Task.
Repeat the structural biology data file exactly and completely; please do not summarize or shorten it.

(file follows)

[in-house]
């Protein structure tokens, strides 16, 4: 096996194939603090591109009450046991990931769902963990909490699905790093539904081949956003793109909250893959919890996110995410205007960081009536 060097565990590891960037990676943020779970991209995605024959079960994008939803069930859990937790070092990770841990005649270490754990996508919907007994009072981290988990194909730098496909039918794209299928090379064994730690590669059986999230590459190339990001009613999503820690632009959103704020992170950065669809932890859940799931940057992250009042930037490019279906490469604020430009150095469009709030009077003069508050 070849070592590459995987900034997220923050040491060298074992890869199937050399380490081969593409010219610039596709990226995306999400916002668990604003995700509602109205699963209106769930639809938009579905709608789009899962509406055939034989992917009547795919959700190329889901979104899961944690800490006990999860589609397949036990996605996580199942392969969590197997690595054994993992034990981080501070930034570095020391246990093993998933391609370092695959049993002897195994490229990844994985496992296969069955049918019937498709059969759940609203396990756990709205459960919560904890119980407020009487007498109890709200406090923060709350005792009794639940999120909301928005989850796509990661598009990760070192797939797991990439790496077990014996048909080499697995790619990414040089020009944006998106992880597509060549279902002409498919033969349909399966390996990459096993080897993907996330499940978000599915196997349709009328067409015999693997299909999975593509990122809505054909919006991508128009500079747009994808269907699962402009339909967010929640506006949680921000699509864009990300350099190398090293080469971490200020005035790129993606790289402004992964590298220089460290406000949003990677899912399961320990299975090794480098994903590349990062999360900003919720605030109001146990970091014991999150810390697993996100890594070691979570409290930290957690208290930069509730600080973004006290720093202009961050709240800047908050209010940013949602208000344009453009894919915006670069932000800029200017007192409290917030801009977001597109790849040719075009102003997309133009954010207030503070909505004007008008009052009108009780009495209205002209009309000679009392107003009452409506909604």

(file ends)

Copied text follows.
[in-house]
């Protein structure tokens, strides 16, 4: 096996194939603090591109009450046991990931769902963990909490699905790093539904081949956003793109909250893959919890996110995410205007960081009536 060097565990590891960037990676943020779970991209995605024959079960994008939803069930859990937790070092990770841990005649270490754990996508919907007994009072981290988990194909730098496909039918794209299928090379064994730690590669059986999230590459190339990001009613999503820690632009959103704020992170950065669809932890859940799931940057992250009042930037490019279906490469604020430009150095469009709030009077003069508050 070849070592590459995987900034997220923050040491060298074992890869199937050399380490081969593409010219610039596709990226995306999400916002668990604003995700509602109205699963209106769930639809938009579905709608789009899962509406055939034989992917009547795919959700190329889901979104899961944690800490006990999860589609397949036990996605996580199942392969969590197997690595054994993992034990981080501070930034570095020391246990093993998933391609370092695959049993002897195994490229990844994985496992296969069955049918019937498709059969759940609203396990756990709205459960919560904890119980407020009487007498109890709200406090923060709350005792009794639940999120909301928005989850796509990661598009990760070192797939797991990439790496077990014996048909080499697995790619990414040089020009944006998106992880597509060549279902002409498919033969349909399966390996990459096993080897993907996330499940978000599915196997349709009328067409015999693997299909999975593509990122809505054909919006991508128009500079747009994808269907699962402009339909967010929640506006949680921000699509864009990300350099190398090293080469971490200020005035790129993606790289402004992964590298220089460290406000949003990677899912399961320990299975090794480098994903590349990062999360900003919720605030109001146990970091014991999150810390697993996100890594070691979570409290930290957690208290930069509730600080973004006290720093202009961050709240800047908050209010940013949602208000344009453009894919915006670069932000800029200017007192409290917030801009977001597109790849040719075009102003997309133009954010207030503070909505004007008008009052009108009780009495209205002209009309000679009392107003009452409506909604």